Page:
Six ways to be taken seriously in your first entry-level position

Your first full time job can be nerve-racking, but the right set of tools can help you succeed. Image via Pixabay

Your first full time job can be nerve-racking, but the right set of tools can help you succeed. Image via Pixabay

Starting a new job as a college graduate is a lot like skydiving. Just as you know what’s coming after suiting up and climbing to 13,000 feet before your jump, you know the hypotheticals of what’s going to happen after accepting a new job and finishing the interview process. But, when it comes time to step off the flight deck into the clouds––or show up on your first day of work––there’s a whole lot that happens before your feet finally touch the ground again.

“The first three months of any new job are an extension of the interview process,” says Amanda Augustine, career expert at TheLadders, in an interview with Business Insider. “From the first day, you need to be on your game.”

For entry-level employees, this can be especially daunting if they’re surrounded by more experienced coworkers.

Here are six best practices that will help younger employees win over more seasoned office mates:

1. Be time-conscious

Cliche as it may be, the simple advice to “be on time” is still a standby rule of thumb when it comes to impressing your coworkers.

According to The Muse, “Being chronically late…sends the message that whatever you’re doing is simply more important than the task at hand—and that your time is more valuable than everyone else’s.”

While this doesn’t mean that you can’t ever show up two minutes after 8 a.m. or drop what you’re doing to answer an urgent phone call, it’s important to make a concerted effort to be on-time (or even early!) to work and meetings, and respond quickly to emails, texts, calls or team messages. Meet deadlines you’ve committed to. If you can’t, let your manager know beforehand.

2. Ask questions

During your first few weeks, there will be a lot of things you don’t understand. Instead of biting your tongue, ask for clarification. In the long run, even simple questions will help you clarify what you’re supposed to do, save you time and help you do your job better.

“The way you say things is so important those first couple of weeks,” says Michelle Kennington, public relations graduate and Research Analyst Intern at Edelman Intelligence. “The more positive and team oriented you can make your questions, the more productive it is and the better it makes you look.”interviewquote

“I had lunch with another connection I had made during my first week on the job,” Kennington continued. “When I talked with my boss, I phrased it as ‘I have an appointment, it may go longer than the hour at lunch, but I’ll make up the time.’ That was way different than saying, ‘I’m not going to be here for an hour and a half, I have something.’”

3. Prepare for meetings

Even if you don’t know what’s going on in a meeting you’re invited to, spend time beforehand getting ready. According to Inc.com, meetings only tank when people show up unprepared. Researching attendees, reading up on the topic and thinking about takeaways before the appointment will help you keep your team on track and allow you to actively contribute to the discussion.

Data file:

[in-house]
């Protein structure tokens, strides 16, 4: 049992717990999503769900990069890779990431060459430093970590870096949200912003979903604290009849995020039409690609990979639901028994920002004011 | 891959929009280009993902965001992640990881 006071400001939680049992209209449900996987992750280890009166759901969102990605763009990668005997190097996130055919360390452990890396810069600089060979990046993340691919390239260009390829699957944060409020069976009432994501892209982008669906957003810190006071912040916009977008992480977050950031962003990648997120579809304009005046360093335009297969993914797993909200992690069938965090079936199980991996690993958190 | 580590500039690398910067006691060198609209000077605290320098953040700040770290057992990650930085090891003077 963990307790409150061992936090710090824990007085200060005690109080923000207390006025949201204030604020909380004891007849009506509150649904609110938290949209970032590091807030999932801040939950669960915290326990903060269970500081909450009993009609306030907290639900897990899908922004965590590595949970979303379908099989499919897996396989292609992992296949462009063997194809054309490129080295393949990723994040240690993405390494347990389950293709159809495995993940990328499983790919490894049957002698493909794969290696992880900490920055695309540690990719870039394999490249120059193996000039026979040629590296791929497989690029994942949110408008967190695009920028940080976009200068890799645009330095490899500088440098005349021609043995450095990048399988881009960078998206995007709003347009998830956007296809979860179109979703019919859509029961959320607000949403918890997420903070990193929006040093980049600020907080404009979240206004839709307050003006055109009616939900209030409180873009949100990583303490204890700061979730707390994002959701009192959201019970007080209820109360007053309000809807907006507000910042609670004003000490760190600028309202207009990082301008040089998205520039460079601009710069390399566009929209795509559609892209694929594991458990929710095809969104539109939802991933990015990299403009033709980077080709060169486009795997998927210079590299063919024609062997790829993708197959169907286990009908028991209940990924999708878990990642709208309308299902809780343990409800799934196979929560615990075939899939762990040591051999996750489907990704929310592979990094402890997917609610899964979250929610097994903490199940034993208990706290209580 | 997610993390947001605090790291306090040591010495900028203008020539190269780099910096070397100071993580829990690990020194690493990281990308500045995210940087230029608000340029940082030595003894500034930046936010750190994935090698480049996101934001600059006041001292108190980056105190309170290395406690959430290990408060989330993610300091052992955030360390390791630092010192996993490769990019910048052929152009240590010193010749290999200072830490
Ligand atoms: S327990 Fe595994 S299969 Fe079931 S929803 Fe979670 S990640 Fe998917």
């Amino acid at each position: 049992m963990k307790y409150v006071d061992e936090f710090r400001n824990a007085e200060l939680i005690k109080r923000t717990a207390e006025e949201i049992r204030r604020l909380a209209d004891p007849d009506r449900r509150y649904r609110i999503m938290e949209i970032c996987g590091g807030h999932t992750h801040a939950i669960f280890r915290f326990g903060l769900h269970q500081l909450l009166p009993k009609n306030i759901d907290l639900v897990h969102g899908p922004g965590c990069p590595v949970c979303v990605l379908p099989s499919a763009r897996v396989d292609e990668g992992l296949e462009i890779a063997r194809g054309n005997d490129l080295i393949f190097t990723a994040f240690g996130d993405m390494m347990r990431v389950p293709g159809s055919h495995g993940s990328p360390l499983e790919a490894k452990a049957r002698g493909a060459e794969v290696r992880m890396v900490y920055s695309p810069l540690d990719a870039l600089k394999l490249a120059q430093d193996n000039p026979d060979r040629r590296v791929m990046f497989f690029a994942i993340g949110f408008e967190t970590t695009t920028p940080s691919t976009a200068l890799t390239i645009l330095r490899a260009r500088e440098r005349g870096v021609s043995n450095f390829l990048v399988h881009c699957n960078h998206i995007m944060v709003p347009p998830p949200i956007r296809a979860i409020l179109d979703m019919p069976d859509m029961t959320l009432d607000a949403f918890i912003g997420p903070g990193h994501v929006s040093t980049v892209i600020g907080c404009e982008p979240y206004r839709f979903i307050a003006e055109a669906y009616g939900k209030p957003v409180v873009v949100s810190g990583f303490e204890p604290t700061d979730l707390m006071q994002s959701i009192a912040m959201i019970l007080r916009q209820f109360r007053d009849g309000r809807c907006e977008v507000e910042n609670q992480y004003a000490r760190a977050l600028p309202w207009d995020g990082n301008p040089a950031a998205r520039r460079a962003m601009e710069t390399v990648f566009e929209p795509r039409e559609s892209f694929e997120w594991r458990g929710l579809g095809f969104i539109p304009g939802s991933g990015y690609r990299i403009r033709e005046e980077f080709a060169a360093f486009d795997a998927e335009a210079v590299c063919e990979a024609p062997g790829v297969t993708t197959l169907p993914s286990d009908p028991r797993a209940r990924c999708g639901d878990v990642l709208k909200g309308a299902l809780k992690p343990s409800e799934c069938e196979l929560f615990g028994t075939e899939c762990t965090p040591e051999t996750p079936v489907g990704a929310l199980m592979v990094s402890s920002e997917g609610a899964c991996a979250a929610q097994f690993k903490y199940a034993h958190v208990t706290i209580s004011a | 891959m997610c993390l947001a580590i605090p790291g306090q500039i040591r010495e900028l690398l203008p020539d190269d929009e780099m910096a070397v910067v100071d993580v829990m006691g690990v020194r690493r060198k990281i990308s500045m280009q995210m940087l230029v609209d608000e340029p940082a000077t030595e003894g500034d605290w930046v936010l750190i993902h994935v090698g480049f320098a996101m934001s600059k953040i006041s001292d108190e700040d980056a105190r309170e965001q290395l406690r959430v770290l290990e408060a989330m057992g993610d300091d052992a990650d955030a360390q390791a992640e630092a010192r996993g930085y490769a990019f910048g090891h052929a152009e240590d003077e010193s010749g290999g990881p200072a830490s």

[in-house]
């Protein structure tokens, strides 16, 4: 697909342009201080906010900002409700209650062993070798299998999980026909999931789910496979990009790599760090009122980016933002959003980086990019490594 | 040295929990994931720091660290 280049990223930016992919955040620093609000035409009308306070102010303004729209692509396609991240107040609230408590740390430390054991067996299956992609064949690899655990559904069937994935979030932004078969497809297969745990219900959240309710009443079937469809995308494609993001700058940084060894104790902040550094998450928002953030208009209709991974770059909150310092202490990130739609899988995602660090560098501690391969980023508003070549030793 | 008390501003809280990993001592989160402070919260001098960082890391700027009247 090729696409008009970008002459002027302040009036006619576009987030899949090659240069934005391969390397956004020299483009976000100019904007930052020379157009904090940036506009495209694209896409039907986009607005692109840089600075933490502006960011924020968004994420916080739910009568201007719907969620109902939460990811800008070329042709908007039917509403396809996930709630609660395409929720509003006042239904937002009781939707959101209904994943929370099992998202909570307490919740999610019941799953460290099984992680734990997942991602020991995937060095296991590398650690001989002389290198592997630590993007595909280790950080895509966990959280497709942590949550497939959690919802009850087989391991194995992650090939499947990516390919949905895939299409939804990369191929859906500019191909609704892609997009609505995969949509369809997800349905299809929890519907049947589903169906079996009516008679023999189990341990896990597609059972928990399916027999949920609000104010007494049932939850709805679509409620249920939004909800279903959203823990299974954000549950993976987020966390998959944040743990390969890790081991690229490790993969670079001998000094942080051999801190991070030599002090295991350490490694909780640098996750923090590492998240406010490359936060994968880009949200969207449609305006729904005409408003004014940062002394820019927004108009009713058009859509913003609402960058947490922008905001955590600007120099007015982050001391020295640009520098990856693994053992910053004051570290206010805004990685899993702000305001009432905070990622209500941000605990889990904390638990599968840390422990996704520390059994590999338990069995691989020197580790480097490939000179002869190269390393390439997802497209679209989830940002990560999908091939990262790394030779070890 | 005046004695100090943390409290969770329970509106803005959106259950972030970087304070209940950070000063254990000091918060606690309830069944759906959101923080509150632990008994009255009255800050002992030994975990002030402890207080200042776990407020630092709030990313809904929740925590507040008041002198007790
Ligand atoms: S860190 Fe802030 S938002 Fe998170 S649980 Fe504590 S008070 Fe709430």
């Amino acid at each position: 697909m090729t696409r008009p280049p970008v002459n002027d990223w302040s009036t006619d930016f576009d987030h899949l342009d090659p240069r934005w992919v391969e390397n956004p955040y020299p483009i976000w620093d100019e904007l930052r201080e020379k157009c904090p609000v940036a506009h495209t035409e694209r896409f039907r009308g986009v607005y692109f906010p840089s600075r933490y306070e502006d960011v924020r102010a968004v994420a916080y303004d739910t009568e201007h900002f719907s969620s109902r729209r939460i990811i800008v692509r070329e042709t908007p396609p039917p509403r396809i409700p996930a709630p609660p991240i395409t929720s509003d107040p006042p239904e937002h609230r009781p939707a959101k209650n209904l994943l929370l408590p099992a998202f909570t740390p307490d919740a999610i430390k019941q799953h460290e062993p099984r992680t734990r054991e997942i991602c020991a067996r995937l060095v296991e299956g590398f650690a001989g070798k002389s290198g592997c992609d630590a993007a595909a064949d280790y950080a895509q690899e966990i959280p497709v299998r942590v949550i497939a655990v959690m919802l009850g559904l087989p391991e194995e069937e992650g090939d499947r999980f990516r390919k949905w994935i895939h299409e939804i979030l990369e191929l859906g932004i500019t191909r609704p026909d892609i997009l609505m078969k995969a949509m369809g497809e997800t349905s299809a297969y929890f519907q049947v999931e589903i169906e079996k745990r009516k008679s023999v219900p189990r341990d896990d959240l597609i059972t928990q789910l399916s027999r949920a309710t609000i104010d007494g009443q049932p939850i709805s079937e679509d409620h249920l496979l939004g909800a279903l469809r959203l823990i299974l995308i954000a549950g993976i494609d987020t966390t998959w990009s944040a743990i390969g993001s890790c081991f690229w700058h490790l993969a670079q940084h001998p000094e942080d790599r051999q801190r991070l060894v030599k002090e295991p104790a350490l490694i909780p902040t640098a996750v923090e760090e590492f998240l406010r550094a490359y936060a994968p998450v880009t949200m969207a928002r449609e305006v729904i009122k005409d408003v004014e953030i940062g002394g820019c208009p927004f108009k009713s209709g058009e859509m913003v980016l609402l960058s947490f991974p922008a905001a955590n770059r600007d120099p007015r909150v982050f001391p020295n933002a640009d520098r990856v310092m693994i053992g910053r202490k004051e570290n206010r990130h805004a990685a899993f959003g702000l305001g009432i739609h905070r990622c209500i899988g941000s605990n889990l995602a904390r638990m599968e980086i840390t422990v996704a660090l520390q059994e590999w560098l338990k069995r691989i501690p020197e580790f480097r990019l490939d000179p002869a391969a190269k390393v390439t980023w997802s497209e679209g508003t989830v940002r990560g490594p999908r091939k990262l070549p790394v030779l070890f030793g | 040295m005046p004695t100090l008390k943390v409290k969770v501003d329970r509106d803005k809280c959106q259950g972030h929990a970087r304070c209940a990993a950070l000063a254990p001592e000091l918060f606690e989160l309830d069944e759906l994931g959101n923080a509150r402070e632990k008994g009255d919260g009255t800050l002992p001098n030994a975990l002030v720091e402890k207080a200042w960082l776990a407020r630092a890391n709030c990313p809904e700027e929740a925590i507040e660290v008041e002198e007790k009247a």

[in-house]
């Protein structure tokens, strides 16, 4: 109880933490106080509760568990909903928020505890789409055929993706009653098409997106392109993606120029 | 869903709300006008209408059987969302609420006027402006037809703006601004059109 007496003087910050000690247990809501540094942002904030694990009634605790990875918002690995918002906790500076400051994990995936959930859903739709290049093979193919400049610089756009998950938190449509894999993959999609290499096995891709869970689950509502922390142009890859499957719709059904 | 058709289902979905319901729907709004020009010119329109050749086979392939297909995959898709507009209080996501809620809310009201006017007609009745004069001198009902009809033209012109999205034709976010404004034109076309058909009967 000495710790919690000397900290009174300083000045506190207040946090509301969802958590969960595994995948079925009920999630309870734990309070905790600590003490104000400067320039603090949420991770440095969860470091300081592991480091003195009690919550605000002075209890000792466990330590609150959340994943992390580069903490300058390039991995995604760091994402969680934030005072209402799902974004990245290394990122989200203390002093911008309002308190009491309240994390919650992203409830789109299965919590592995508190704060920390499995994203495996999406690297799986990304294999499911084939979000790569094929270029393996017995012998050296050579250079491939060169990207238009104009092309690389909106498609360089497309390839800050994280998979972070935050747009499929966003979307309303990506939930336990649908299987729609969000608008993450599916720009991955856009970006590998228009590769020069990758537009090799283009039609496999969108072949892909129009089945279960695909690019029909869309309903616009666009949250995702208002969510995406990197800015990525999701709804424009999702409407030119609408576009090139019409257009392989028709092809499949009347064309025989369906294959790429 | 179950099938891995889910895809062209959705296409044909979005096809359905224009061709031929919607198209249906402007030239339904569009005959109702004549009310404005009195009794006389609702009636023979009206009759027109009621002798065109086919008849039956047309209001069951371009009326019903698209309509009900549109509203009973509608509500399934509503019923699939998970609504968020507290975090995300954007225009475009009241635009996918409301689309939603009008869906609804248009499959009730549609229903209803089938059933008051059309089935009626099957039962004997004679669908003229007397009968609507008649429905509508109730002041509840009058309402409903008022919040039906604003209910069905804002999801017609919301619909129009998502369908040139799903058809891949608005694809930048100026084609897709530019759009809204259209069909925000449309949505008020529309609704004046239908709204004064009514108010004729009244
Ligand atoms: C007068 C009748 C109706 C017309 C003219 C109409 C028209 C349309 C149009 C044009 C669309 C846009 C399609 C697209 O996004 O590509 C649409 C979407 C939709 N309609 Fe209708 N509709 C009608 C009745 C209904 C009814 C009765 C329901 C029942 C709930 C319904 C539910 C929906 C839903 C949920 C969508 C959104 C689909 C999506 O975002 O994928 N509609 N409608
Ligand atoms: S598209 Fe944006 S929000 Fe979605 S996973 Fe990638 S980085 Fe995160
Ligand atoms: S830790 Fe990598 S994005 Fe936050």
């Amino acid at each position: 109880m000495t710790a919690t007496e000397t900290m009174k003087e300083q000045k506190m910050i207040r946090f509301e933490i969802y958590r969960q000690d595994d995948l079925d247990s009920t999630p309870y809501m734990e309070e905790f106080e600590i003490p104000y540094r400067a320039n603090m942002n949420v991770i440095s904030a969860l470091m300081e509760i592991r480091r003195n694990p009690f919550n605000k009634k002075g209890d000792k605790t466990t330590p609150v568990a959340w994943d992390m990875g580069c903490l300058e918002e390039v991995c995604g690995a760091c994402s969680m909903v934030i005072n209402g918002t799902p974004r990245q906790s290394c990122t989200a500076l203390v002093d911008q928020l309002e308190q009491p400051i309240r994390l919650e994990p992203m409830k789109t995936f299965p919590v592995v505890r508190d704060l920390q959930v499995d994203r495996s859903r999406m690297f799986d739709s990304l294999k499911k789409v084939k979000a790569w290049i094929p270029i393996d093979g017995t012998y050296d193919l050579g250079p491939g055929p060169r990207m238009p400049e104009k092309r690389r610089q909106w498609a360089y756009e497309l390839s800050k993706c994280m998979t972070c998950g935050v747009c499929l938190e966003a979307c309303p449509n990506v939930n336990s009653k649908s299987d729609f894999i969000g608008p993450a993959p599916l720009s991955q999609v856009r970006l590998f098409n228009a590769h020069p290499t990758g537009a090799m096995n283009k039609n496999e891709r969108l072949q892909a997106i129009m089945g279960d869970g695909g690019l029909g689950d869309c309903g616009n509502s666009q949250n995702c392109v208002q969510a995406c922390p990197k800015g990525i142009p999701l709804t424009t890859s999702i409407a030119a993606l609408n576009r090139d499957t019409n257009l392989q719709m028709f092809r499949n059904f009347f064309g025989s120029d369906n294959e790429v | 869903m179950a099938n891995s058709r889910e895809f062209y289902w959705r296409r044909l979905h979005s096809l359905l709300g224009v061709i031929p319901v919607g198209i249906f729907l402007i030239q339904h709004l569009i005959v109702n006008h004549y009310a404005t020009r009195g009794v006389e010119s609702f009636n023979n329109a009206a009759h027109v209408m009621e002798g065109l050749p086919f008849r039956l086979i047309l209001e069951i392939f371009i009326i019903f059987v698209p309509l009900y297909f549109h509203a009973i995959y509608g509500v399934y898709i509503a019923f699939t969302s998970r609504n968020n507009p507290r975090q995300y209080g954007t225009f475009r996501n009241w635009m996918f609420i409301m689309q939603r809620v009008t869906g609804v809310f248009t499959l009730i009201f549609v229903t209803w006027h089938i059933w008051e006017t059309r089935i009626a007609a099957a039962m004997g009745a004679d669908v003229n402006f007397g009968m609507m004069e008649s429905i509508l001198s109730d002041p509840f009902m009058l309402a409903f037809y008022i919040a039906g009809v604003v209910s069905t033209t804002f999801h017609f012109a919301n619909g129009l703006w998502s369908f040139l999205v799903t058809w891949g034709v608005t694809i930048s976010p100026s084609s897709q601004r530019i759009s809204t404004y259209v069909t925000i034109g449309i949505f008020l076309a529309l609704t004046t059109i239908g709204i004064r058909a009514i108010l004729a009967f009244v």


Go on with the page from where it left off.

4. Be involved

Aside from volunteering for extra projects, there are countless ways to bond with your team and immerse yourself in the company culture. Forbes.com suggests finding or establishing simple traditions, such as trying a new restaurant every Wednesday or starting a low-key book club.

Kennington also mentioned that regardless of the activity, the time you spend with your coworkers will strengthen your connection to them.

“I don’t drink,” she explained, “but I’ve been to a few happy hours with my team just to show them that I’m committed.”

5. Be genuinely interested in people’s lives

It can be hard to find time during a busy workday to get to know someone, but connecting with your co-workers can help you enjoy work and be more effective in your role.

Entrepreneur suggests asking people questions, adding them on social media and trying to remember what’s important to them.

“I spent a lot of time going up and introducing myself,” Kennington mentioned. “In life, people would love to ask you a billion questions about yourself, but at work, there’s not always time.

6. Follow Your Gut

If you notice something unethical happening in your workplace soon after beginning your position, figure out if you need to say something and if you want to continue working there. This same principle applies when developing a new campaign or messaging system. “If you have a gut feeling that something isn’t quite right, that doesn’t necessarily mean you have to abort work,” says Kennington. “But, it is important to proceed with caution if you feel something is a little off.”

Regardless of what company you’re working for, the first few weeks of any new job will likely be an exhilarating ride while you figure out how to work with your new team. So, as you’re suiting up to jump, keep these tips in mind and get ready to enjoy the view.

Written by Katie Monson

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